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The feasibility of using lanthanide elements to mass mark hatchery-production salmon Ennevor, Bridget Carroll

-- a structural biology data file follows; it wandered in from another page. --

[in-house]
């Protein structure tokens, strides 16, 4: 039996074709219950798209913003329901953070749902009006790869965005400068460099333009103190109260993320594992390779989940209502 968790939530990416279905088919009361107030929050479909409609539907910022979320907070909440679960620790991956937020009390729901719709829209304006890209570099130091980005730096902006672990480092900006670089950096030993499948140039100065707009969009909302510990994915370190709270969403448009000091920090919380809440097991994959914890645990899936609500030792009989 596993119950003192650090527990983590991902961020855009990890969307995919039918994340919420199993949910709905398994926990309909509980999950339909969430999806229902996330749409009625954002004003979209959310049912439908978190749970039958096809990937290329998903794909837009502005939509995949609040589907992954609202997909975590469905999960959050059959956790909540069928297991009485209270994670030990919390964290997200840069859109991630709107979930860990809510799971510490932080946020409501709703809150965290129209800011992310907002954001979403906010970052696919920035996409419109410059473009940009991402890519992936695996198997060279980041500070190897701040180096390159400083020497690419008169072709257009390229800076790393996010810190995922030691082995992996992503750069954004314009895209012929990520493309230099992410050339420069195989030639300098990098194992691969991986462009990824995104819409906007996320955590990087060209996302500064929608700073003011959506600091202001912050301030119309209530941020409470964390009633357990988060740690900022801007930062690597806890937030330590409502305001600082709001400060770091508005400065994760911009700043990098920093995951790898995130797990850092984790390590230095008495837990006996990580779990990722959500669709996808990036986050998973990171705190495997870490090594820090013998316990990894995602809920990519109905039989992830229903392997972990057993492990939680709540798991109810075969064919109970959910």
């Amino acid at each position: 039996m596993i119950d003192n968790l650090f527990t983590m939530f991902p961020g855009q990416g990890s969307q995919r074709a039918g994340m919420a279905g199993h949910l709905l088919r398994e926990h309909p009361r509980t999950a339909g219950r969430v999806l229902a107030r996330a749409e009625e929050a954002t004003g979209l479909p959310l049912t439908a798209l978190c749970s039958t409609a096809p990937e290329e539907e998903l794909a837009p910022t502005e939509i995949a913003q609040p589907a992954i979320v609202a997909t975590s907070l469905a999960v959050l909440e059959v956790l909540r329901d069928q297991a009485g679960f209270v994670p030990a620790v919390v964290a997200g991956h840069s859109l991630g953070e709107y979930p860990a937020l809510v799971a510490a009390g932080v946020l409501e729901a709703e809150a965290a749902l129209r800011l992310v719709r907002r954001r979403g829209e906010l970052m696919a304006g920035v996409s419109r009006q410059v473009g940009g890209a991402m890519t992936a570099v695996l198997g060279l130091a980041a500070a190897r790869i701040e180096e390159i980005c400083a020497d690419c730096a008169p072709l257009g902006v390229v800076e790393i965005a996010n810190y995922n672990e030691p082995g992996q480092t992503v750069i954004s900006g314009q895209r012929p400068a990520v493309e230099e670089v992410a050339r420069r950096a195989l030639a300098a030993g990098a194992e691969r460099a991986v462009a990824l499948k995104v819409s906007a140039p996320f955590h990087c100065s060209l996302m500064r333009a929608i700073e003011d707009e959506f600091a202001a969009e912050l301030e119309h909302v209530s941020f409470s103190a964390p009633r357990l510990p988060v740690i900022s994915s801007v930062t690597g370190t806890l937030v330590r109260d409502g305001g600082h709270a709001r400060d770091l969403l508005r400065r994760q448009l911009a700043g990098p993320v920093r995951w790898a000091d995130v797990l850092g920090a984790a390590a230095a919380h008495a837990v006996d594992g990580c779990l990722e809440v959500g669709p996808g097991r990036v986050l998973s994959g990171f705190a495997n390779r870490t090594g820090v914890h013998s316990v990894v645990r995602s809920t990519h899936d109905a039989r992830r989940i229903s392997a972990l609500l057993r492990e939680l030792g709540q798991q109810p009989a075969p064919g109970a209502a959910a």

The development of a marking technique which could be effectively and efficiently used to mark large groups of salmonids, would be a great asset to fisheries management. Six experiments were thus conducted to investigate the feasibility of using the lanthanide elements to mass mark hatchery-production salmon. The lanthanides, introduced through the water supply, appear to be suitable since they demonstrate the characteristics of good elemental markers. Fish marked with these elements can be satisfactorily identified by analysis of bony tissues by inductively coupled plasma-mass spectrometry (ICP-MS). The lanthanides were shown to be severely toxic to coho and steelhead alevins at concentrations of 100 µg/l in the water supply, but were only slightly toxic to coho fry. Alevin and fry appeared to be more sensitive to the light-weight lanthanides than the heavier lanthanides. Coho smolts showed no adverse effects when exposed to lanthanum or cerium at these concentrations. Lanthanides, introduced in the form of acetates, were shown to be absorbed from the water supply and subsequently incorporated in the vertebral column, otoliths and scales of coho fry. Coho fry exposed to lanthanum or samarium at concentrations of 100 µg/l in the water for 6 weeks had detectable levels of element in their bony tissues 10½ months post-treatment. When lanthanum and cerium were added to the water supply at concentrations of 100 µg/l for 4 weeks, higher concentrations of element were accumulated in fry than in smolts, although smolts accumulated greater amounts of element. Introduction of the lanthanide elements through the water supply, appears to be an effective method for the mass marking of young salmonids.

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